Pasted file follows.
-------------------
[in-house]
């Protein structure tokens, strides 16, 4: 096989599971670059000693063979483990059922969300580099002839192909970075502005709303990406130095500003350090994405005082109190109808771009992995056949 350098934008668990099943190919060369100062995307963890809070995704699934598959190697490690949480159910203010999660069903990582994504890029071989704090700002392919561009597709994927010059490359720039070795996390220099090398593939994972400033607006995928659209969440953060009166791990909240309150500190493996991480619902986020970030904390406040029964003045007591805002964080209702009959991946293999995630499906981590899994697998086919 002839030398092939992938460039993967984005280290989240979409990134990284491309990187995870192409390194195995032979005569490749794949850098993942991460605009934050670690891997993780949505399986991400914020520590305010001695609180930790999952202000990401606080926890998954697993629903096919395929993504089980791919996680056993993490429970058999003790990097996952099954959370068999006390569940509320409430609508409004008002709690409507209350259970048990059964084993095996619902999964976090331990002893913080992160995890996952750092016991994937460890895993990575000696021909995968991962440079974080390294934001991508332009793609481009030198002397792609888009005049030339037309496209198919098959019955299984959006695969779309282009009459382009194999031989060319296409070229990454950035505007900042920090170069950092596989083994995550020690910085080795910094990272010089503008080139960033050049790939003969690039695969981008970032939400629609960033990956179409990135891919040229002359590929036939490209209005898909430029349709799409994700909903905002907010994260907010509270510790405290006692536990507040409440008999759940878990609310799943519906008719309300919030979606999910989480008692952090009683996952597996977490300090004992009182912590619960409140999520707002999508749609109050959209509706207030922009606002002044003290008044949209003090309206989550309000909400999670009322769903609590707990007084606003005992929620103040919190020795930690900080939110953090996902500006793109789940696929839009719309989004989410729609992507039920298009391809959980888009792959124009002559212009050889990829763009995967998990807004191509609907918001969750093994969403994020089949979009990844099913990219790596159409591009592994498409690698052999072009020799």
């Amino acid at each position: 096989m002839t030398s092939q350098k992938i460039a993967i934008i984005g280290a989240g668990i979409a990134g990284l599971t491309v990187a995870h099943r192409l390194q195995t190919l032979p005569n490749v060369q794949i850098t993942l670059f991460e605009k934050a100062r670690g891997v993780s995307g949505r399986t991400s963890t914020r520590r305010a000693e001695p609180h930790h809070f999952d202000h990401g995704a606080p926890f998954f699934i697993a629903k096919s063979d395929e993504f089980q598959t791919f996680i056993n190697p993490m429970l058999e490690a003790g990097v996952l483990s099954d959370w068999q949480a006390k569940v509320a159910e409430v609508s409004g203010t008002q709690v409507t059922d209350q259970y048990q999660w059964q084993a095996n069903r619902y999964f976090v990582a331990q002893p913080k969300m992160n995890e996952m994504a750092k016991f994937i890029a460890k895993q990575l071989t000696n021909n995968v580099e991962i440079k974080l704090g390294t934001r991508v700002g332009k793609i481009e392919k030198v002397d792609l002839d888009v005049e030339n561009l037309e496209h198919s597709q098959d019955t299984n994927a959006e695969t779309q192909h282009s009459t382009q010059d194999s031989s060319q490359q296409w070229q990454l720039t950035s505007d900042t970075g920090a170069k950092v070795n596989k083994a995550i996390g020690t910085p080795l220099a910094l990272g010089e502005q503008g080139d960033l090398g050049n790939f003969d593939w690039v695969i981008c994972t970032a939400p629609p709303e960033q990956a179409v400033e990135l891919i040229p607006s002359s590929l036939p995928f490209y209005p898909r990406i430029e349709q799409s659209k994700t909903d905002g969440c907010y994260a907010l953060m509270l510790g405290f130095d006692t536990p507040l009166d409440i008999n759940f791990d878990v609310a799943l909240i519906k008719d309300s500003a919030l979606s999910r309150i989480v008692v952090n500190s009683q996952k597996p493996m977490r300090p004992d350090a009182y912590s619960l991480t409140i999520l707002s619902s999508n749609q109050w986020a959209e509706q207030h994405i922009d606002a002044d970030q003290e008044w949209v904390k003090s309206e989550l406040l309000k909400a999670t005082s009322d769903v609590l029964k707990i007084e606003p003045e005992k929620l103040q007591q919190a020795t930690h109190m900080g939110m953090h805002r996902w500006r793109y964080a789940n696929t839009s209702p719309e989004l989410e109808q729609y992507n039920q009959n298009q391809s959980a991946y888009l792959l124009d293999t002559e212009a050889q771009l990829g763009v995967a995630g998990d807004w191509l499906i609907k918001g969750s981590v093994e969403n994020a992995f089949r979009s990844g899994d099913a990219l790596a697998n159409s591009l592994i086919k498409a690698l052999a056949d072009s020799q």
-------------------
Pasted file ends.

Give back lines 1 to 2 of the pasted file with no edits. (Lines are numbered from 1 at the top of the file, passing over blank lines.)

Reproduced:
[in-house]
């Protein structure tokens, strides 16, 4: 096989599971670059000693063979483990059922969300580099002839192909970075502005709303990406130095500003350090994405005082109190109808771009992995056949 350098934008668990099943190919060369100062995307963890809070995704699934598959190697490690949480159910203010999660069903990582994504890029071989704090700002392919561009597709994927010059490359720039070795996390220099090398593939994972400033607006995928659209969440953060009166791990909240309150500190493996991480619902986020970030904390406040029964003045007591805002964080209702009959991946293999995630499906981590899994697998086919 002839030398092939992938460039993967984005280290989240979409990134990284491309990187995870192409390194195995032979005569490749794949850098993942991460605009934050670690891997993780949505399986991400914020520590305010001695609180930790999952202000990401606080926890998954697993629903096919395929993504089980791919996680056993993490429970058999003790990097996952099954959370068999006390569940509320409430609508409004008002709690409507209350259970048990059964084993095996619902999964976090331990002893913080992160995890996952750092016991994937460890895993990575000696021909995968991962440079974080390294934001991508332009793609481009030198002397792609888009005049030339037309496209198919098959019955299984959006695969779309282009009459382009194999031989060319296409070229990454950035505007900042920090170069950092596989083994995550020690910085080795910094990272010089503008080139960033050049790939003969690039695969981008970032939400629609960033990956179409990135891919040229002359590929036939490209209005898909430029349709799409994700909903905002907010994260907010509270510790405290006692536990507040409440008999759940878990609310799943519906008719309300919030979606999910989480008692952090009683996952597996977490300090004992009182912590619960409140999520707002999508749609109050959209509706207030922009606002002044003290008044949209003090309206989550309000909400999670009322769903609590707990007084606003005992929620103040919190020795930690900080939110953090996902500006793109789940696929839009719309989004989410729609992507039920298009391809959980888009792959124009002559212009050889990829763009995967998990807004191509609907918001969750093994969403994020089949979009990844099913990219790596159409591009592994498409690698052999072009020799």